Archive Authors Civic Polity E.J. Hutchinson Nota Bene The Two Kingdoms

Office and Person in Lex, Rex

Even when it is agreed that magistratical power is ordained of God, as Paul says in Romans 13, there are various theories as to how that power is applied to any particular individual in office. Is they king (e.g.) appointed immediately by God, or mediately by the people? George Buchanan famously advanced and argued for the latter theory, what one might call the “bottom-up” approach, where the power of appointing individuals to office flows from God, down to the people, and back up to the one installed in office.

Samuel Rutherford, too, makes the case for this position in Lex, Rex, Question IV. Rutherford makes the important distinction between the office of magistrate and the individual(s) who are placed in it. That there should be an office of magistrate comes immediately from God, by a secondary (not primary) law of nature.1 But who in particular is to fill that office comes from the election2 of the people. Interestingly, he draws a parallel between mundane office and ecclesiastical office in this respect: both, as offices, are ordained of God; but the particular individuals who are to fill mundane and ecclesiastical office receive their position from the choice of men.

Whether the king be only and immediately from God, and not from the people.

That this question may be the clearer we are to set down these considerations: —

1. The question is, Whether the kingly office itself come from God. I conceive it is, and floweth from the people, not by formal institution, as if the people had by an act of reason devised and excogitated such a power: God ordained the power. It is from the people only by a virtual emanation, in respect that a community having no government at all may ordain a king or appoint an aristocracy. But the question is concerning the designation of the person: Whence is it that this man rather than that man is crowned king? and whence is it — from God immediately and only — that this man rather than that man, and this race or family rather than that race and family, is chosen for the crown? Or is it from the people also, and their free choice? For the pastor’s and the doctor’s office is from Christ only; but that John rather than Thomas be the doctor or the pastor is from the will and choice of men — the presbyters and people.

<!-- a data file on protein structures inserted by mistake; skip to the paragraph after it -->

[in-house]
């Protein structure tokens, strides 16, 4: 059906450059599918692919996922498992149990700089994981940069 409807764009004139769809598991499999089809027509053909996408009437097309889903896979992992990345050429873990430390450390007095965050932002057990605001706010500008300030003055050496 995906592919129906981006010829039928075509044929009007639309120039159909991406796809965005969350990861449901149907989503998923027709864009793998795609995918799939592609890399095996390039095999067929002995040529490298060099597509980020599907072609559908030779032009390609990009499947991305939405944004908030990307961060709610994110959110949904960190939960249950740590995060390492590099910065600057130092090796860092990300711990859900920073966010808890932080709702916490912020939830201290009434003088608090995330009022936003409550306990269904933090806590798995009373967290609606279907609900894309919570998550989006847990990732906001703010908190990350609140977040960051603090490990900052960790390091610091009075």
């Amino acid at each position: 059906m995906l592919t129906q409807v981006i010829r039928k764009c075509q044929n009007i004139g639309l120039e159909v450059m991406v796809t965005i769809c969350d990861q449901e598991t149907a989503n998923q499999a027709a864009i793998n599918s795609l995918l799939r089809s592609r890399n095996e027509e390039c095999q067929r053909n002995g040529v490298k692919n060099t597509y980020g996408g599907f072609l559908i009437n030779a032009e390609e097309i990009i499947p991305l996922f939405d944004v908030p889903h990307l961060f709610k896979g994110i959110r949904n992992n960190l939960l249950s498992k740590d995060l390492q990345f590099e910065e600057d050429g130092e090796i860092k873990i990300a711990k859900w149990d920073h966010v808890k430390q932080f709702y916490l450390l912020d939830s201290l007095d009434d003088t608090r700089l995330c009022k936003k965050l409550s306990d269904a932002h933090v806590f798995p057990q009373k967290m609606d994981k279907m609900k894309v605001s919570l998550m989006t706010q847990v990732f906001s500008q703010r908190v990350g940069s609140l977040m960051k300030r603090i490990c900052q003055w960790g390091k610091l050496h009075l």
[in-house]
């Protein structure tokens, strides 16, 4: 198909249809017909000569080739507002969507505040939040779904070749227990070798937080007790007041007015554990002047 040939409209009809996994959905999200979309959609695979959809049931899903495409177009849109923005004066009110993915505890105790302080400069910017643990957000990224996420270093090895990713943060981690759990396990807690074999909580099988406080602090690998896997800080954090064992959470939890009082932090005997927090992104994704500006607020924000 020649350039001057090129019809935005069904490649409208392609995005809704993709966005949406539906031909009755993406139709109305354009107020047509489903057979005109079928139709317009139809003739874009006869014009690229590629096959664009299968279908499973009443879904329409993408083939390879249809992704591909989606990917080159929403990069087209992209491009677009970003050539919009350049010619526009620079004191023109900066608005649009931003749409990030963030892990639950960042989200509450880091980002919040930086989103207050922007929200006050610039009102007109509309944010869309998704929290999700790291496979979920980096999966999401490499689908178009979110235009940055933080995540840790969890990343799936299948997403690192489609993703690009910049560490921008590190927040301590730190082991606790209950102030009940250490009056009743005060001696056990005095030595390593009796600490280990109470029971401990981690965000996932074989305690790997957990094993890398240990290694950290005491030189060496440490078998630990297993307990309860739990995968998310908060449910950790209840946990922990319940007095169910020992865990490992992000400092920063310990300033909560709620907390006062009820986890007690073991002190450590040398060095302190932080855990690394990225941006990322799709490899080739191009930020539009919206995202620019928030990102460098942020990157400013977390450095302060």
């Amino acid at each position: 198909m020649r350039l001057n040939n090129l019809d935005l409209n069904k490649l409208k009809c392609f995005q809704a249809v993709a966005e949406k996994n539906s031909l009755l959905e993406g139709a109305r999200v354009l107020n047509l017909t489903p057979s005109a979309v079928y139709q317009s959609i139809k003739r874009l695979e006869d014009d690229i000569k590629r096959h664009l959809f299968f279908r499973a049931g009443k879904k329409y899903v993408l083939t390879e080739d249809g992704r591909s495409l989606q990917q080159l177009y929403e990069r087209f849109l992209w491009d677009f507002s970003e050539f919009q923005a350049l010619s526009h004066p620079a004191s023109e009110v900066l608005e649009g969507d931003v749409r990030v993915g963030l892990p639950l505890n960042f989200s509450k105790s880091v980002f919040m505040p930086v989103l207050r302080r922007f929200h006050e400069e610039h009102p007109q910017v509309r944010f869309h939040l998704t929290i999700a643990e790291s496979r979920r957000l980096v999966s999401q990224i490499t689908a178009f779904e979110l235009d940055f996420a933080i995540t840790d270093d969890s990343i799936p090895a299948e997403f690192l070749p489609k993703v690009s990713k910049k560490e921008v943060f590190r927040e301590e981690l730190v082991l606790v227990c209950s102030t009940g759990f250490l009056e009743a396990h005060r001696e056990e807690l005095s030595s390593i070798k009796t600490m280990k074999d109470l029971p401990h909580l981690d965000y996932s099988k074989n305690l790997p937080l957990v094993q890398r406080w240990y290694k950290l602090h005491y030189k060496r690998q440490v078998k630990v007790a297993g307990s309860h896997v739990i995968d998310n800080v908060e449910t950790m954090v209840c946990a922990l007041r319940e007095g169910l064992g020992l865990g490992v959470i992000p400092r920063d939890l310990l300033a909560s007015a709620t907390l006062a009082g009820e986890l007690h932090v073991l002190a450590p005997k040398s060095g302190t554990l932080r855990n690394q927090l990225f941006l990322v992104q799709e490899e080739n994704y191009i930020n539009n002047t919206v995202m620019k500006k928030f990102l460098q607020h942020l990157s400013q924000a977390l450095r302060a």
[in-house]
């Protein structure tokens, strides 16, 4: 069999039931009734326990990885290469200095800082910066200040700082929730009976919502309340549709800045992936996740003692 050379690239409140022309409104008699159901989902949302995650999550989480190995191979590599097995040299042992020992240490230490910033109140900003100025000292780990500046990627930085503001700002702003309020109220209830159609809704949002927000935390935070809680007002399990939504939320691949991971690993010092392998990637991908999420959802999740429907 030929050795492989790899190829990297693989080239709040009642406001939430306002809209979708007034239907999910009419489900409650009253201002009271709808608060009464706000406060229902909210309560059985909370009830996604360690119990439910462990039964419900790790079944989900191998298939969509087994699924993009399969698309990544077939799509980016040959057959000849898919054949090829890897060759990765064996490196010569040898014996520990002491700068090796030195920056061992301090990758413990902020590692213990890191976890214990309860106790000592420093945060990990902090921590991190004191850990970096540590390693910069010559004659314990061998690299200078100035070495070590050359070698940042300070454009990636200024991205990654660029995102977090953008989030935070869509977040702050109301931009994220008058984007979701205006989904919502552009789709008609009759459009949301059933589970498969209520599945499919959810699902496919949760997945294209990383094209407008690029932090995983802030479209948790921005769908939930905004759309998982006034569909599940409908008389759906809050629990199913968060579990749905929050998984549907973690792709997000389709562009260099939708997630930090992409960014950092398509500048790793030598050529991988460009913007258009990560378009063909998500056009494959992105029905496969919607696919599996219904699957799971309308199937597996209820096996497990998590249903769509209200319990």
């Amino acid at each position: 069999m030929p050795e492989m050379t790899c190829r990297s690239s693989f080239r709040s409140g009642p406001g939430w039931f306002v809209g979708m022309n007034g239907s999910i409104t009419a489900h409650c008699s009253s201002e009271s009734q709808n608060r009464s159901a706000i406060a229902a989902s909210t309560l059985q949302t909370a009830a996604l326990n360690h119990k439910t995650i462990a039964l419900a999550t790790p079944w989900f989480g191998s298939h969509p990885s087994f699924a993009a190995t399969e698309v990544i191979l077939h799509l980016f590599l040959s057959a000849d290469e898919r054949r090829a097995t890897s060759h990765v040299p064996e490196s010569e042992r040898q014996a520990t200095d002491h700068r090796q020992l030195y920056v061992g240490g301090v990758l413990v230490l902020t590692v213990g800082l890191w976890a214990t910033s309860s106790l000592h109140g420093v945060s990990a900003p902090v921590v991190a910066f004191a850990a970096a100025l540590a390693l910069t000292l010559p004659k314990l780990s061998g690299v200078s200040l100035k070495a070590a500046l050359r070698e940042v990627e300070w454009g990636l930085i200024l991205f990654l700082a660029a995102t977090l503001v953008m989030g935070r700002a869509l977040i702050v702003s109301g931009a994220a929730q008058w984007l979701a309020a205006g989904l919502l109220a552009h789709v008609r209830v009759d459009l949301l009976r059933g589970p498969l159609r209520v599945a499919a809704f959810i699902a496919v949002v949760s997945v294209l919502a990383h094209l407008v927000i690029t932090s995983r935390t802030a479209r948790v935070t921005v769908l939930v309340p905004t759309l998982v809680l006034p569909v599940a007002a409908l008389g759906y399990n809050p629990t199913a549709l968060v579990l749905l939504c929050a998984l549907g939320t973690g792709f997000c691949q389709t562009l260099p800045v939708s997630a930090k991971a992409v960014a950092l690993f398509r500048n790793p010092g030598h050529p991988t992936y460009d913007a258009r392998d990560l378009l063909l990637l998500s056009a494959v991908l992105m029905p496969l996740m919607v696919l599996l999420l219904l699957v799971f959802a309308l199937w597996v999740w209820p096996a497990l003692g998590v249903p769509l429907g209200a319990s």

1. Furthermore, according to Rutherford, monarchical, aristocratic, and democratic constitutions are all acceptable to God.
  2. It is perhaps telling to note that this is a theological term that comes to carry much weight in political theory.

By E.J. Hutchinson

E.J. Hutchinson is Assistant Professor of Classics at Hillsdale College.